Q: You mean making space scientists into molecular biologists?
KINGSBURY: No, making old molecular biologists into new molecular biologists. Refurbishing people within their fields, getting them out so that they learn how to approach problems with the new technologies. Getting people who have been in smaller institutions back into the research environment so that they can not only do something on their own, but can also present the new technology in their teaching. Remember, the vast majority of undergraduates in the United States don't come out of the research universities; they come out of the smaller schools. The fact is, that's the major pipeline for people who go out into science and technology. It's also a very important element in general scientific literacy, which is not very good in the United States.

Science Research Centers

Q: What about the science research centers?
KINGSBURY: People want to view the science research centers as a unitarian notion, and they're not. Not everything is going to be like the engineering research centers. The basic notion of the centers is that they will be a unique kind of environment for multi-investigator, multi-disciplinary, problem-oriented research. But the way each one fosters that notion is going to be different.

Q: "Problem-oriented" suggests applied research, doesn't it?
KINGSBURY: I don't think that we should think of it as applied research. Some ERCs are focused on telecommunication systems or robotics. An ERC may be generic towards robotics, but it's not going to be focusing on everything in engineering, or everything in micro-electronics. It'll be focusing on a group of people—software people, hardware people, vision people—working together in an institute on the basic fundamental ideas about building a robot that can do something. That robot isn't going to be built to do anything in particular. The new science centers are going to have something of that nature to them. Gene expression might be one. No new pharmaceutical would be coming out of a center at work on gene expression, but there's going to be a lot of basic information someone else might use. But it's not going to be everything under the sun. We're not going to be funding a center where one faculty member is sequencing mouse DNA and another one is mapping Salmonella. They're going to be working to focus on regulation of gene expression, or whatever else the problem happens to be. And I think that's how we view it.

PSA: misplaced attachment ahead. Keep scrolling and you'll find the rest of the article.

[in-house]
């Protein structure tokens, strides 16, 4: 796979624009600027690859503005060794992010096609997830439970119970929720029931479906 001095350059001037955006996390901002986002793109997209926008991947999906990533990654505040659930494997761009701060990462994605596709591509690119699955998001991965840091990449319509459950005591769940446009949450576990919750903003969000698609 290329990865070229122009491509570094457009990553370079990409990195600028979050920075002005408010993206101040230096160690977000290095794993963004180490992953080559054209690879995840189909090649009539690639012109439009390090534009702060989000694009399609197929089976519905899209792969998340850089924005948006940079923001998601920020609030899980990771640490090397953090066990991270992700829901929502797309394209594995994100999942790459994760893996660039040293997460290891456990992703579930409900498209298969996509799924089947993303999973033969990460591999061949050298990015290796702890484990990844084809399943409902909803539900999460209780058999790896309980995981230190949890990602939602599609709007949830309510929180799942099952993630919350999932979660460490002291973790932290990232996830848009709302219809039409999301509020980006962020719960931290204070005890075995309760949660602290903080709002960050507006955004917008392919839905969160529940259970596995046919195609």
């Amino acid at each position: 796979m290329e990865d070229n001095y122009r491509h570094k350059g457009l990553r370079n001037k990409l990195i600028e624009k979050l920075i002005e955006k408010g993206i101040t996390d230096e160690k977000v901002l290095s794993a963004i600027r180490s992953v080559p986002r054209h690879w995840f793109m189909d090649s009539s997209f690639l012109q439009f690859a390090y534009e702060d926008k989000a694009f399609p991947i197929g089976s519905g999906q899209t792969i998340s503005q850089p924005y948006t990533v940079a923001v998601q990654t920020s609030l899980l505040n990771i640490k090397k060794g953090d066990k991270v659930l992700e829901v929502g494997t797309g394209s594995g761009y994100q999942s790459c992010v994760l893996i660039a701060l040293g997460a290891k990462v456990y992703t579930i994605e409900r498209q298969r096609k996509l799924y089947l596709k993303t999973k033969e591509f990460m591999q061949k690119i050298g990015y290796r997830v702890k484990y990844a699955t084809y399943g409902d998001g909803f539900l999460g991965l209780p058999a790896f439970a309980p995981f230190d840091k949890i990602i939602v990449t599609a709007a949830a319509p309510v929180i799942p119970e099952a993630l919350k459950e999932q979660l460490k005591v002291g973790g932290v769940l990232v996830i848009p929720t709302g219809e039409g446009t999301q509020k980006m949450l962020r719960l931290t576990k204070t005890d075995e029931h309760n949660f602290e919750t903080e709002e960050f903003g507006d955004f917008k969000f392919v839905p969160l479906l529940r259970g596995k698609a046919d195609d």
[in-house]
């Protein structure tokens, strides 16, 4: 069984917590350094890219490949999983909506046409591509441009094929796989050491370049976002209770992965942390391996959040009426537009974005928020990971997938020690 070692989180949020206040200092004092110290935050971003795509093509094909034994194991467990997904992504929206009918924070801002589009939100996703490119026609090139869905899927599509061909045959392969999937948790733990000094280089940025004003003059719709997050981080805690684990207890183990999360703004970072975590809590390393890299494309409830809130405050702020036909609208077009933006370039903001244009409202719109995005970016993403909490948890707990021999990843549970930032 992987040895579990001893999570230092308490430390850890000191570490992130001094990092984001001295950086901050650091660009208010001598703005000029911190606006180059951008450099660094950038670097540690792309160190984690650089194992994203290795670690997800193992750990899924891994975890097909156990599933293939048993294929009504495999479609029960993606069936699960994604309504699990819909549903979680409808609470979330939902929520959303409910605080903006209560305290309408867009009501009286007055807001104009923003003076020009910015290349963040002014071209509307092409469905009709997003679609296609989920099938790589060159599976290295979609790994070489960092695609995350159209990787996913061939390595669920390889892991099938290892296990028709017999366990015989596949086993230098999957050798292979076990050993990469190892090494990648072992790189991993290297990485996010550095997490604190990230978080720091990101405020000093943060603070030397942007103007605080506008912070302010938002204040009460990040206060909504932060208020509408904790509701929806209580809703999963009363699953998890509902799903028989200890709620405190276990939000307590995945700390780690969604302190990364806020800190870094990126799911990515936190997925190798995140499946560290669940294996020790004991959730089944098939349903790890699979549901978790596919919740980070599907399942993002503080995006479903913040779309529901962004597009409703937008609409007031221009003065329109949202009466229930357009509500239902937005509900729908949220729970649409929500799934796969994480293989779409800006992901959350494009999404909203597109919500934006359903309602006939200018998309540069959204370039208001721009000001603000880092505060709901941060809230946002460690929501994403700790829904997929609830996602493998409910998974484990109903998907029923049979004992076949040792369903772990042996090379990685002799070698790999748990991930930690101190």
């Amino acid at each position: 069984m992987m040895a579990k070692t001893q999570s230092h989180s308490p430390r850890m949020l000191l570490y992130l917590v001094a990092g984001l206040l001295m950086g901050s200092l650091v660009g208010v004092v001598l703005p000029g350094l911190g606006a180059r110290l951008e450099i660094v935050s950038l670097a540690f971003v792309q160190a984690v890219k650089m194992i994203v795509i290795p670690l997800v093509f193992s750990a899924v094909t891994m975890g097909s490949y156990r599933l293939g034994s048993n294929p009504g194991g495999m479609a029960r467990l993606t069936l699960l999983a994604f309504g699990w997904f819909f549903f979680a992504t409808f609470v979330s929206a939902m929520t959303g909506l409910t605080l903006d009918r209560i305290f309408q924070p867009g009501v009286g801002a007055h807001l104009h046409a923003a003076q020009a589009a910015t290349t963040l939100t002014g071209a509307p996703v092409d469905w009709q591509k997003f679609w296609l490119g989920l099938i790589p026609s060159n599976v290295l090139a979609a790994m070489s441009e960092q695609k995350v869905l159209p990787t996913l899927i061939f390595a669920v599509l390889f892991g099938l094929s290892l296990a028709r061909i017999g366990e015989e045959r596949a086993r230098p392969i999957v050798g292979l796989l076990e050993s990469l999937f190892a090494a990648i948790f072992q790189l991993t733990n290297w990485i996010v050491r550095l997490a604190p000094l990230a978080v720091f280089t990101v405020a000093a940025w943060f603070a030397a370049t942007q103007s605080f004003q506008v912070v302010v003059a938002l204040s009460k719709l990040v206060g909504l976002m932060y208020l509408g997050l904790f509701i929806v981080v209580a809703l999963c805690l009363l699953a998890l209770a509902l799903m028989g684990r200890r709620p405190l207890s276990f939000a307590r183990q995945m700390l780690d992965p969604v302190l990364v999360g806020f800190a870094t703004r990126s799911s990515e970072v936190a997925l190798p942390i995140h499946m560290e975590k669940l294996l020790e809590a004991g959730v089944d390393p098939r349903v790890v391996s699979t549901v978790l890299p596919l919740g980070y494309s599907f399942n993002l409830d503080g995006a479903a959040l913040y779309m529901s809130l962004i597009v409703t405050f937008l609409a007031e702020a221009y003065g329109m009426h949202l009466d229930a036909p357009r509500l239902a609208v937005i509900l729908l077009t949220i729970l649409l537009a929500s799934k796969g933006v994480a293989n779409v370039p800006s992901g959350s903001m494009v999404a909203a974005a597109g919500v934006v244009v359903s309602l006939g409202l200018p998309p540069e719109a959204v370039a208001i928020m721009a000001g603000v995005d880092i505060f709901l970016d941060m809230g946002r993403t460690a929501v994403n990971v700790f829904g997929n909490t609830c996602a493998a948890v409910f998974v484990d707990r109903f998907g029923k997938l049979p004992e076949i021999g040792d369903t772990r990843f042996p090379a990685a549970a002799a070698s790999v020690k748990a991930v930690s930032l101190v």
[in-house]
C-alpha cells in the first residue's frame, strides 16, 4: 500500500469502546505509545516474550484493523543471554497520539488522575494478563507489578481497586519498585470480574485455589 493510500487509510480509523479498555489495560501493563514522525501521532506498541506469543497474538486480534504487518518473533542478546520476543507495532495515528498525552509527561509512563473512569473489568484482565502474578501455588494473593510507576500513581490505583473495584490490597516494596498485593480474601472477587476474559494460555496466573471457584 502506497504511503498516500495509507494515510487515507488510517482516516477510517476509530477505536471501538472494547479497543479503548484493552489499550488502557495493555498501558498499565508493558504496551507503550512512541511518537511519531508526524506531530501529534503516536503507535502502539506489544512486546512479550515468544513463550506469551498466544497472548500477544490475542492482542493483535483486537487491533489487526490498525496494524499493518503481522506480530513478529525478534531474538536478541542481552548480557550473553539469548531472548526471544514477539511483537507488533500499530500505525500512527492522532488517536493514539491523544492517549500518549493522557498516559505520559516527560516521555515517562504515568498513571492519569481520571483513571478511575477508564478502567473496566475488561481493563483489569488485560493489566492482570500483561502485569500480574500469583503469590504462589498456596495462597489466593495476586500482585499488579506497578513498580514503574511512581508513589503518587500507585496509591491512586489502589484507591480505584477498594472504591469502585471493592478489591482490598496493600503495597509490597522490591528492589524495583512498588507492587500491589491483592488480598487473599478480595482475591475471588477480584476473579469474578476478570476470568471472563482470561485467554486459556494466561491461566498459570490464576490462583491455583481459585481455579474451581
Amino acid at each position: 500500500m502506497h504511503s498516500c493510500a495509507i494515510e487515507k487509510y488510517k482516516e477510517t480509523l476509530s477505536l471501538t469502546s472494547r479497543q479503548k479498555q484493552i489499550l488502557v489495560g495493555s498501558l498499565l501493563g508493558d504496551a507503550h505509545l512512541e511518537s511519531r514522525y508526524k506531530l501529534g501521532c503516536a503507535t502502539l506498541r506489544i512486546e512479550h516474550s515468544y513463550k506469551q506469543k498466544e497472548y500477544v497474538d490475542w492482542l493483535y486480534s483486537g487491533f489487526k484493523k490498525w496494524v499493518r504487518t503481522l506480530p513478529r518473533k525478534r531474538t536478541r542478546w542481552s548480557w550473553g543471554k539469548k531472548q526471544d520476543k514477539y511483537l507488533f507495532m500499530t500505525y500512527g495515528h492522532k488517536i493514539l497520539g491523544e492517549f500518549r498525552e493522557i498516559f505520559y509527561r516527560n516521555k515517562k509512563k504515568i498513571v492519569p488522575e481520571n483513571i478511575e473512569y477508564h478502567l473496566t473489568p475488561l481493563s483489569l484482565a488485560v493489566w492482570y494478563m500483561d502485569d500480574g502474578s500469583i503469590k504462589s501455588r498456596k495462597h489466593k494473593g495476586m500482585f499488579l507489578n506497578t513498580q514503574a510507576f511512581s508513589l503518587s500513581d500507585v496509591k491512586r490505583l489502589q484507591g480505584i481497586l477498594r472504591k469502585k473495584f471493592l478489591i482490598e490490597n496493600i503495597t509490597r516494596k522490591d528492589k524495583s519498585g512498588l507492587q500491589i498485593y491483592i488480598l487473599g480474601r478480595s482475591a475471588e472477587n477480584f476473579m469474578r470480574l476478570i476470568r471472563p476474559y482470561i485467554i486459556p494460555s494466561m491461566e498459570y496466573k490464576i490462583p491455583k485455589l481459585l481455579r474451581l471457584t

Q: How set are these plans? Are they still in the process of formulation?
KINGSBURY: Well, at one level they are, and at another level they are not. We've got a program announcement on the biological research centers. We've formulated our plans in mathematics and physical science plus a couple of other areas where we've got center ideas that have percolated up from the programs, not down from the director's office. One of those is a national center for geographic information. The notion there is that we will form a multi-agency, multi-investigator focal center for compiling and transforming a whole pile of geographic-based data, which will include maps, weather information and economic information. It really is a social science center for people interested in demography, regional science, resource utilization, regionalization, a whole series of things like that.

A Science Department?

Q: Is NSF trying to turn itself into a Department of Science and Technology?